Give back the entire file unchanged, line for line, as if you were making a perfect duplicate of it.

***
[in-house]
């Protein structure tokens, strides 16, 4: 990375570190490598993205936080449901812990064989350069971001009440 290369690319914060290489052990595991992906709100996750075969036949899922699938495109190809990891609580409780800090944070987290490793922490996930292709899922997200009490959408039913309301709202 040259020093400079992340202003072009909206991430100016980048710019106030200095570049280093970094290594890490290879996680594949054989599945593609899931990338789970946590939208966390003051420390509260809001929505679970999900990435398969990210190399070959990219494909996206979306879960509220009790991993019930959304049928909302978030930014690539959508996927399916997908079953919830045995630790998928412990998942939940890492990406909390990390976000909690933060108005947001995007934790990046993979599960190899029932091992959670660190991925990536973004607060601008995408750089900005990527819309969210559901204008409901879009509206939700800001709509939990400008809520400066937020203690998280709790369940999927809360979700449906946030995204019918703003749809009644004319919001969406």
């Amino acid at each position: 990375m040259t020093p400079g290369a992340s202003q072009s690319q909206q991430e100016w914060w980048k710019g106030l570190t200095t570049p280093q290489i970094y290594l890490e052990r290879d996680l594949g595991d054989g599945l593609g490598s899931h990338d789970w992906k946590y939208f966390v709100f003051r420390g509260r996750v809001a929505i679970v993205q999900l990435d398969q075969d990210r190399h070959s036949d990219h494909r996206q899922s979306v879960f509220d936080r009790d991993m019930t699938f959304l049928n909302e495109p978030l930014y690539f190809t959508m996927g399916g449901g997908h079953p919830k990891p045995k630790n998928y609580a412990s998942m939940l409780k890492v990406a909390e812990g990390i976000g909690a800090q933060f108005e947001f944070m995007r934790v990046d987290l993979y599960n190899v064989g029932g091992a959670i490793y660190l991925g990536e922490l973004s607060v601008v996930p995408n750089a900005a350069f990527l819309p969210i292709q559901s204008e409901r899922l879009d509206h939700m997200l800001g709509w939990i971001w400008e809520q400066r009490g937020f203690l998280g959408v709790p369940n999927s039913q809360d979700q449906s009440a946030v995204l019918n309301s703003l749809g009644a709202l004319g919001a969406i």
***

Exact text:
[in-house]
């Protein structure tokens, strides 16, 4: 990375570190490598993205936080449901812990064989350069971001009440 290369690319914060290489052990595991992906709100996750075969036949899922699938495109190809990891609580409780800090944070987290490793922490996930292709899922997200009490959408039913309301709202 040259020093400079992340202003072009909206991430100016980048710019106030200095570049280093970094290594890490290879996680594949054989599945593609899931990338789970946590939208966390003051420390509260809001929505679970999900990435398969990210190399070959990219494909996206979306879960509220009790991993019930959304049928909302978030930014690539959508996927399916997908079953919830045995630790998928412990998942939940890492990406909390990390976000909690933060108005947001995007934790990046993979599960190899029932091992959670660190991925990536973004607060601008995408750089900005990527819309969210559901204008409901879009509206939700800001709509939990400008809520400066937020203690998280709790369940999927809360979700449906946030995204019918703003749809009644004319919001969406």
């Amino acid at each position: 990375m040259t020093p400079g290369a992340s202003q072009s690319q909206q991430e100016w914060w980048k710019g106030l570190t200095t570049p280093q290489i970094y290594l890490e052990r290879d996680l594949g595991d054989g599945l593609g490598s899931h990338d789970w992906k946590y939208f966390v709100f003051r420390g509260r996750v809001a929505i679970v993205q999900l990435d398969q075969d990210r190399h070959s036949d990219h494909r996206q899922s979306v879960f509220d936080r009790d991993m019930t699938f959304l049928n909302e495109p978030l930014y690539f190809t959508m996927g399916g449901g997908h079953p919830k990891p045995k630790n998928y609580a412990s998942m939940l409780k890492v990406a909390e812990g990390i976000g909690a800090q933060f108005e947001f944070m995007r934790v990046d987290l993979y599960n190899v064989g029932g091992a959670i490793y660190l991925g990536e922490l973004s607060v601008v996930p995408n750089a900005a350069f990527l819309p969210i292709q559901s204008e409901r899922l879009d509206h939700m997200l800001g709509w939990i971001w400008e809520q400066r009490g937020f203690l998280g959408v709790p369940n999927s039913q809360d979700q449906s009440a946030v995204l019918n309301s703003l749809g009644a709202l004319g919001a969406i």